Indian elections: Aberdeen expects political stability

Kristy Fong, Asian Equities Investment Director, Aberdeen Standard Investments, comments:

“A continuation of Prime Minister Modi’s structural reform agenda would provide a lift to the economy and to corporate India. It would also likely spell good news for stocks.

“We can expect the government to continue pouring money into affordable housing and transport infrastructure, which bodes well for the cement sector, real estate and potentially rural consumption. It could spark a renewed capital expenditure cycle. All of this would provide a cushion to external headwinds, including a deterioration in the US-China trade conflict and any surge in oil prices.

“Political continuity only reinforces our positive views on India, whose growth prospects are underpinned by a young population and expanding middle class. We see a huge opportunity to invest in companies with pricing power that sell to Indian consumers. The country boasts a diverse mix of well-managed domestic champions and offshoots of multinationals, supported by a culture of entrepreneurship and innovation. Traditionally strong IT and engineering skills also feed well into the digitalisation trend we see globally.”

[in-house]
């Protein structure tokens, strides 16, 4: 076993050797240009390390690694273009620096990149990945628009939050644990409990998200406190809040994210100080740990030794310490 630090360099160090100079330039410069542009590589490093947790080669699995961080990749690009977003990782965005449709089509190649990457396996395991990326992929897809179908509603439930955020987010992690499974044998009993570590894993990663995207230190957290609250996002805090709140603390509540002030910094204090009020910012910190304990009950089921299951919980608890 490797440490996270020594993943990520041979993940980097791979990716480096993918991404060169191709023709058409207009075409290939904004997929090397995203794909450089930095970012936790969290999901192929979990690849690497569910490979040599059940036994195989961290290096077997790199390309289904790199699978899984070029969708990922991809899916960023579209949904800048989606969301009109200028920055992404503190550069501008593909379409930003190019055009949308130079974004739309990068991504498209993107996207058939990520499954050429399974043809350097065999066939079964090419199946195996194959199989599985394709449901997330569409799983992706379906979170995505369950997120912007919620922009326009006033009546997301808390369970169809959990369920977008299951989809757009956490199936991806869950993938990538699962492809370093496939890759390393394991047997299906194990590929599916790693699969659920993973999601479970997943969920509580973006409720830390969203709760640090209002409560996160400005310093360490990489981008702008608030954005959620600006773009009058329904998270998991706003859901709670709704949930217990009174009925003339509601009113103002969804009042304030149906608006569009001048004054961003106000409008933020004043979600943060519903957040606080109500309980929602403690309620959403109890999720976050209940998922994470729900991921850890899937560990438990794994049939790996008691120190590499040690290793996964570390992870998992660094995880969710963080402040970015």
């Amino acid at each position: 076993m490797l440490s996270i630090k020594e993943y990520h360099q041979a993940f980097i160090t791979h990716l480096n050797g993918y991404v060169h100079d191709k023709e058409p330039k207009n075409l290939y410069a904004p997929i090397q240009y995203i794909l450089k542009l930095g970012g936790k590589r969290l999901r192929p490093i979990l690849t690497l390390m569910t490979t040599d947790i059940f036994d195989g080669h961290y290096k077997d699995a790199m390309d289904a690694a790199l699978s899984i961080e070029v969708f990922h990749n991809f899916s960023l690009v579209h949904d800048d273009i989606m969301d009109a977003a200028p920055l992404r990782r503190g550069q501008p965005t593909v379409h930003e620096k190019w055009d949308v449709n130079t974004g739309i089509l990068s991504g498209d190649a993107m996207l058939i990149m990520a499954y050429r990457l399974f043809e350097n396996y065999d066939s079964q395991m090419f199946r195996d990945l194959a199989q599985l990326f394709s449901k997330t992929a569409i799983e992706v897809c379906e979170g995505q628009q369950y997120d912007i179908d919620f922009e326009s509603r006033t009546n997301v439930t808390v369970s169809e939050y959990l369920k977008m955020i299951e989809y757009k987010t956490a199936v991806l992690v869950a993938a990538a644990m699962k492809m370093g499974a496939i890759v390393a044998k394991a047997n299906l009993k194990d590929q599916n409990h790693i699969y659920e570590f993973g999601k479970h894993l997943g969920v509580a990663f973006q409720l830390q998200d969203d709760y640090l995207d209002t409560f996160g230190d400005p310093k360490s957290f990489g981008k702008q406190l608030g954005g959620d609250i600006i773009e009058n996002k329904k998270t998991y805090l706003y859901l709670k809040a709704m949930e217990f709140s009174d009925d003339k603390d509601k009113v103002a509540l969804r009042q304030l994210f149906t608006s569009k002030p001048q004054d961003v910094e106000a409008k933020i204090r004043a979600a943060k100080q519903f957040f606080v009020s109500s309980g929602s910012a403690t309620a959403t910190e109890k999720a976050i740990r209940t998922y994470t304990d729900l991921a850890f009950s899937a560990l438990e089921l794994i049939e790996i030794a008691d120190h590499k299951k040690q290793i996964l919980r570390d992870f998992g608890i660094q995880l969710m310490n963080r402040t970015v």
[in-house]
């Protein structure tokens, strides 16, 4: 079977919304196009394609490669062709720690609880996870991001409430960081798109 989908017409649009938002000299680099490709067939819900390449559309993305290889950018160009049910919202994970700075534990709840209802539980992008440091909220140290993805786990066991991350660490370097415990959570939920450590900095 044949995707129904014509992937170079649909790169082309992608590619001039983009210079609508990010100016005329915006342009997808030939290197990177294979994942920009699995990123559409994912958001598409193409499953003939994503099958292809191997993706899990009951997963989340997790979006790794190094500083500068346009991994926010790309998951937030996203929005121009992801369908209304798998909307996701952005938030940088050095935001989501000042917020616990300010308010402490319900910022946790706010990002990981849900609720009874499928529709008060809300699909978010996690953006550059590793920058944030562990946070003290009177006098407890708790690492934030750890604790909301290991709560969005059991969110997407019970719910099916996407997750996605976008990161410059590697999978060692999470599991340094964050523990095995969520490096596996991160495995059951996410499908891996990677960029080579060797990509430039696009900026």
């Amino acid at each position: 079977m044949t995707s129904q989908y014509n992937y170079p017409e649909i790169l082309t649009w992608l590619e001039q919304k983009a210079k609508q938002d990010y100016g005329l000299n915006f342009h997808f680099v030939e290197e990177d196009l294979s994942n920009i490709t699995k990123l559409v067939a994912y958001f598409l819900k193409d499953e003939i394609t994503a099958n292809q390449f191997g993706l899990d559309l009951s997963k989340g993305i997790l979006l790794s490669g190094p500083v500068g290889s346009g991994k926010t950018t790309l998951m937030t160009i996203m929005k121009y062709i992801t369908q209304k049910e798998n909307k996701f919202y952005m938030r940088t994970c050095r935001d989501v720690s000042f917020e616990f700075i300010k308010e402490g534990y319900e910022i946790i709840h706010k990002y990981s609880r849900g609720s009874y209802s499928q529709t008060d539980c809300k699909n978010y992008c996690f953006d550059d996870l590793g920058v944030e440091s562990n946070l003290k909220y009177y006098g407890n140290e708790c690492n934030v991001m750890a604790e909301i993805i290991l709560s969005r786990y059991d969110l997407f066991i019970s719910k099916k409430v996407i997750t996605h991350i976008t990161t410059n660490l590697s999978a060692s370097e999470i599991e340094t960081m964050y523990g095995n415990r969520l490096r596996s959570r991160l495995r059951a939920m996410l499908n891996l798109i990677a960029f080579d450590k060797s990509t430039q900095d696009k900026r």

Leong Lin-Jing, Investment Manager, Fixed Income, Asia, comments: “If vote-counting maintains its current trend, the stronger mandate handed to the Bharatiya Janata Party (BJP) would certainly quicken the pace with which Prime Minister Narendra Modi can implement his structural reforms. From a purely bond market perspective, it would allow him to uphold his fiscal consolidation stance.

“It means we would be assured of a prudent attitude towards social spending, further privatisation of the public sector and continued efforts to simplify and strengthen the Goods and Services Tax (GST). Potentially, an enlarged BJP majority could also see renewed efforts to introduce the land acquisition bill – which would strengthen property rights – and even reform archaic labour laws that hold back productivity in the manufacturing sector.

“The successful execution of the insolvency and bankruptcy code and corrective action to rein in non-performing loans in the public banking sector would enable financial institutions to support the next round of credit growth. If Modi can implement the rest of his reform measures during his second term, it will certainly increase India’s growth potential.”